WASHINGTON, D.C. – Idaho Congressmen Mike Simpson and Raúl Labrador joined Montana Congressman Denny Rehberg by introducing a comprehensive legislative solution to the ongoing wolf controversy aimed at returning wolf management authority to the states once and for all.
H.R. 510, Idaho and Montana Wolf Management Act of 2011, responds to frustration throughout Idaho and Montana after a U.S. district judge in Montana overturned the Fish and Wildlife Service decision, which was supported by both the Obama Administration and the Bush Administration, to remove gray wolves from the endangered species list in Idaho and Montana. As a result, Idaho and Montana cannot manage wolves under the management plan approved by the Fish and Wildlife Service.
In recent months, both Simpson and Rehberg have solicited comments from Idahoans and Montanans to get their ideas on how to solve this problem. Many of these comments have been incorporated into H.R. 510.
“As we look for a viable long-term solution to this issue that returns the authority to manage wolves within their borders to the states, I depend on the input and advice of the Idahoans who are most impacted by the court’s decision to relist wolves,” said Simpson. “This input is reflected in this bill, and I look forward to working with Congressmen Rehberg and Labrador to move forward on this issue by seeing the Idaho and Montana Wolf Management Act signed into law.”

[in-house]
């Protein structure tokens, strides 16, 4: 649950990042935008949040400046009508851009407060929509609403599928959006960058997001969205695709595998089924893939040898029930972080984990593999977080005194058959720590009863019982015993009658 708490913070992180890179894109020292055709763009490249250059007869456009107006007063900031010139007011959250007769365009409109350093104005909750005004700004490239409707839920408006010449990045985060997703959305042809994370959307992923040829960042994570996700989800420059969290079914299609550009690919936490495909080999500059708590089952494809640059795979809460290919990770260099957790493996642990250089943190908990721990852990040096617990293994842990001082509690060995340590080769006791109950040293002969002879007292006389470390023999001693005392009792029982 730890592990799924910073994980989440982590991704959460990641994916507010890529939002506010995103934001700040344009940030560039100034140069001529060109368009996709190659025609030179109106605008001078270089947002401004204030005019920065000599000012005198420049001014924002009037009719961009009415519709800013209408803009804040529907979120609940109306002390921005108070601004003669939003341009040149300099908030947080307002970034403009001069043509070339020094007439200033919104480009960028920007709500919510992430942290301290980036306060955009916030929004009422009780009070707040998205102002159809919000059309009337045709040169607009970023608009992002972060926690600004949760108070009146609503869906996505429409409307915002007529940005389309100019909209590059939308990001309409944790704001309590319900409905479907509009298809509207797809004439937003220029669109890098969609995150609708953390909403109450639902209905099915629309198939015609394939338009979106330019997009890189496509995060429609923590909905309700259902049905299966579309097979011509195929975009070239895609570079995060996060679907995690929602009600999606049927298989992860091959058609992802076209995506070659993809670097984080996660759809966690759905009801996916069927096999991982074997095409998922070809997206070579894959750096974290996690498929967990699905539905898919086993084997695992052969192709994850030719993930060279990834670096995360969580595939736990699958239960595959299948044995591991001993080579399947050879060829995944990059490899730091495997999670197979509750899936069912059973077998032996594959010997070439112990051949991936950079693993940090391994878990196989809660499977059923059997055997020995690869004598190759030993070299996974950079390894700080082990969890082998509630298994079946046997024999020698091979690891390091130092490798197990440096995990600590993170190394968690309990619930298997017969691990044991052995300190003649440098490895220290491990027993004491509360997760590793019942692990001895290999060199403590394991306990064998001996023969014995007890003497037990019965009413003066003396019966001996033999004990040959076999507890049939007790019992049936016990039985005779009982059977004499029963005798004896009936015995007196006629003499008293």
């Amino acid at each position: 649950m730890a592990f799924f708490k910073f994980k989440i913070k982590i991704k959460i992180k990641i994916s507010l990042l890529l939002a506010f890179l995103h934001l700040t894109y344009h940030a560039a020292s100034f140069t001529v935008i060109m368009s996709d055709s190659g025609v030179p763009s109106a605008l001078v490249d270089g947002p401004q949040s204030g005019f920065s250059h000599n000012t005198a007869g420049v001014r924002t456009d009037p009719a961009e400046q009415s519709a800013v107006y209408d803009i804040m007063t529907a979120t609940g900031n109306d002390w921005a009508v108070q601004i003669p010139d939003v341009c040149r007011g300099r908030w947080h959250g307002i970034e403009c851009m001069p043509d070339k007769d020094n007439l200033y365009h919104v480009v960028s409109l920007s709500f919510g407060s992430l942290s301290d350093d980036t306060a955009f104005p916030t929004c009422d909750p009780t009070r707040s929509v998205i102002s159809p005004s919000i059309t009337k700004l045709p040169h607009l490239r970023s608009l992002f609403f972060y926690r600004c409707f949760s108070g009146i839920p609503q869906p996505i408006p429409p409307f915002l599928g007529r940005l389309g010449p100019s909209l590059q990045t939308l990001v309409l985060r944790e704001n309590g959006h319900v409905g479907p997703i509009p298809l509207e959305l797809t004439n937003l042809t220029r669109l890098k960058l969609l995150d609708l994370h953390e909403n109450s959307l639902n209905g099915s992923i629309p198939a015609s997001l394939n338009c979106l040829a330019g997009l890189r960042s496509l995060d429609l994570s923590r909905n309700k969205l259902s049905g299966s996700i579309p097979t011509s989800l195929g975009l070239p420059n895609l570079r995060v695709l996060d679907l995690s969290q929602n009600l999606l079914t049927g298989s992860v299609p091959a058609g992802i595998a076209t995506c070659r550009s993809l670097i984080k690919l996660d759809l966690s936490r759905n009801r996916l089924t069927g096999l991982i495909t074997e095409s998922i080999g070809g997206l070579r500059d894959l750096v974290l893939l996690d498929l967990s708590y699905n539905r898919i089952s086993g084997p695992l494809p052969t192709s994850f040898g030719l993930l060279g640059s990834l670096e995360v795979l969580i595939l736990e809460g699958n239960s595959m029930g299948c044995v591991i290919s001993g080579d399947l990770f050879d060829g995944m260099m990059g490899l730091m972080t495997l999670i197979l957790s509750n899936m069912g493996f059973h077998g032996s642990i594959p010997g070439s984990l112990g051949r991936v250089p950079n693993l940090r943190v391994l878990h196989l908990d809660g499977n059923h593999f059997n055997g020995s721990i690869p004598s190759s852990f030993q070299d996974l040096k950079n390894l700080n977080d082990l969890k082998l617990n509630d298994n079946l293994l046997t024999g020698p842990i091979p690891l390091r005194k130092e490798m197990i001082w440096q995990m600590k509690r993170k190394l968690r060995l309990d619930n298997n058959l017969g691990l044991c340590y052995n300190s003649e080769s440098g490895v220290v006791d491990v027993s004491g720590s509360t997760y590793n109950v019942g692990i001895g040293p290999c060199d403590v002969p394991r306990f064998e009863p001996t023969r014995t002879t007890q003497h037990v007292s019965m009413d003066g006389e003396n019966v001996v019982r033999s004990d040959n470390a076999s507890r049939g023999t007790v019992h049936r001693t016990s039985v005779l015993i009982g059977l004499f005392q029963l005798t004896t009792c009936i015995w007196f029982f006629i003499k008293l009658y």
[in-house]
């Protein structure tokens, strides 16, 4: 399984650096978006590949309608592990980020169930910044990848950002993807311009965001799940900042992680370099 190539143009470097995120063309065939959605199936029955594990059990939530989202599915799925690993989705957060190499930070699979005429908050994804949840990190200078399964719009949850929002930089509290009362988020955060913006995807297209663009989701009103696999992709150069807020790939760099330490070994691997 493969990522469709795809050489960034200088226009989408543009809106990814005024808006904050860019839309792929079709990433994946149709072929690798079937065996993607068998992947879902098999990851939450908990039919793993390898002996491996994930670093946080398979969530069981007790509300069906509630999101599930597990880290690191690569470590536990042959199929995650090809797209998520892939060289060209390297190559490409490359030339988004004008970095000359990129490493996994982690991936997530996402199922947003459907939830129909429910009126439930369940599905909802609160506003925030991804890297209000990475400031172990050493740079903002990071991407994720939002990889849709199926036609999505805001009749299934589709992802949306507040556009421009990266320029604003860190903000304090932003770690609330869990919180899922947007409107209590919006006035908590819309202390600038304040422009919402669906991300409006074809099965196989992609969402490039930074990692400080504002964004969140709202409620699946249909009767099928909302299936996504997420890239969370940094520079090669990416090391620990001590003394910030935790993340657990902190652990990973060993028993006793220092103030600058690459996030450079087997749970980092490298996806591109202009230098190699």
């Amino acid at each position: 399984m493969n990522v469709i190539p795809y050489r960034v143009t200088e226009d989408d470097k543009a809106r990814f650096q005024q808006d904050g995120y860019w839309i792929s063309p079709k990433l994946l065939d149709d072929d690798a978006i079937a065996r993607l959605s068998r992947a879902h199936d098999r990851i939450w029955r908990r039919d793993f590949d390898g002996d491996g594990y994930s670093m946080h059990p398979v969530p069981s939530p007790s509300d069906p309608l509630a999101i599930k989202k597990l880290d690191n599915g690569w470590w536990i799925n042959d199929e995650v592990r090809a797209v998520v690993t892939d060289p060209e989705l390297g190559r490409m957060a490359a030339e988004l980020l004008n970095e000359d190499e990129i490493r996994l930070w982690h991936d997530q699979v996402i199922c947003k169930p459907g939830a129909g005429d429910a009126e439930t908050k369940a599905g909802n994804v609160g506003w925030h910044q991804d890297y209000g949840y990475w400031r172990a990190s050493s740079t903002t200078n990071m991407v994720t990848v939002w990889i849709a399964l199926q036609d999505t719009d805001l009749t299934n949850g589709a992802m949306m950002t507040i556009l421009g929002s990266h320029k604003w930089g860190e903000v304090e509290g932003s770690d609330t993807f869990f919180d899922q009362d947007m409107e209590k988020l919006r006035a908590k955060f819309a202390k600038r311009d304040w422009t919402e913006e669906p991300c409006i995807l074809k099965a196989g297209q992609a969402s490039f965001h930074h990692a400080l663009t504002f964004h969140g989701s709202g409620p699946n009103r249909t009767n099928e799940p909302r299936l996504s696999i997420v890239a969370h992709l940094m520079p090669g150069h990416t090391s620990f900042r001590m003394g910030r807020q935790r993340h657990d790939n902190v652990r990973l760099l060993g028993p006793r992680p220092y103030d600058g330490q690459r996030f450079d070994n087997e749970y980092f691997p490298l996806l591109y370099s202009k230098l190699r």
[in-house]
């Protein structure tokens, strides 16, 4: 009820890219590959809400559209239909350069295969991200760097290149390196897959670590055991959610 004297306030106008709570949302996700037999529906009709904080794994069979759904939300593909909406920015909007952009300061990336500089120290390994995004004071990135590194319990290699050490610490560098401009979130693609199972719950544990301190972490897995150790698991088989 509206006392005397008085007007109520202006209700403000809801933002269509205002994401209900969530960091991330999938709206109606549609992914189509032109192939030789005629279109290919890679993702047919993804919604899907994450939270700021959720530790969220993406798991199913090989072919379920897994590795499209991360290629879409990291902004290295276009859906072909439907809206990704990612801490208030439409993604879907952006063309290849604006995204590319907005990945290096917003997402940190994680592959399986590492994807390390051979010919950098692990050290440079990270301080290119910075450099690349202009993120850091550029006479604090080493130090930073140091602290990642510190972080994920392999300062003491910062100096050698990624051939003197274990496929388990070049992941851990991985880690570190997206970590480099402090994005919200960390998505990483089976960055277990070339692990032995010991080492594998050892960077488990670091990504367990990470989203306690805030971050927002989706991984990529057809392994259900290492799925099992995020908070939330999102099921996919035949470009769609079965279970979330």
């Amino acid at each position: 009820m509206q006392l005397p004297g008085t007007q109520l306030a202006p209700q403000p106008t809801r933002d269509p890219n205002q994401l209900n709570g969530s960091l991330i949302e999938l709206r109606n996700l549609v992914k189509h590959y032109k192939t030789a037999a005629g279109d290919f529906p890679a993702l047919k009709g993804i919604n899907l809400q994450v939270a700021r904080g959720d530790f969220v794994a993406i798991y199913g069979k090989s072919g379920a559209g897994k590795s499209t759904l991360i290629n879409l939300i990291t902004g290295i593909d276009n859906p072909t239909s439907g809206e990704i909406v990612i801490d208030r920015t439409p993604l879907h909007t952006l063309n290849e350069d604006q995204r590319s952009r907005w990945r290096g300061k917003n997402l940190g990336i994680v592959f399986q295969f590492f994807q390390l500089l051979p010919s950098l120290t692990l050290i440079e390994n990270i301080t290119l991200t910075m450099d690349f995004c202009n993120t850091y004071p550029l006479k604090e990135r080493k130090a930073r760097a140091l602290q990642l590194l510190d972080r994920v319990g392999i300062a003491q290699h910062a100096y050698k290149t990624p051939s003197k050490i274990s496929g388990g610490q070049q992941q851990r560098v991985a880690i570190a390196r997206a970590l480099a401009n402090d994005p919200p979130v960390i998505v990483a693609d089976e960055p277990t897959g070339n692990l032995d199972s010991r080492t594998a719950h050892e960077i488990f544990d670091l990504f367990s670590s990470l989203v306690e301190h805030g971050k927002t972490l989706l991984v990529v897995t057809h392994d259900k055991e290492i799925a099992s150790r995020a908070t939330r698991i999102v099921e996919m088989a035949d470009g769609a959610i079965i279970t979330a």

“The gray wolf isn’t endangered, which is why Republicans and Democrats alike are joining forces to end the misuse of the Endangered Species Act to advance extremist policy agendas,” said Rehberg, a rancher from Billings. “I heard from thousands of Montanans, and folks get it. They know that states are better at managing our own local wildlife than the federal government thousands of miles away. Unless there’s a darn good reason – and there’s not – the federal government has no business getting involved. Years of research, dedicated efforts by land owners and local officials, and the expert opinions of on-the-ground wildlife managers have been given a back seat to profit-motivated environmental groups. We need to end this abuse and solve an issue that should have been put to rest years ago.”
“Increasing numbers of wolves in Idaho show that protection under the endangered species act is no longer needed,” said Labrador. “The endangered species act is a tool to recover a species, not a program for infinite and never-ending federal oversight. The wolves are thriving, the science is definitive and the time has come to delist the gray wolf permanently.”
Simpson is the Chairman of the House Appropriations Subcommittee on Interior and the Environment, which oversees funding for the Fish and Wildlife Service.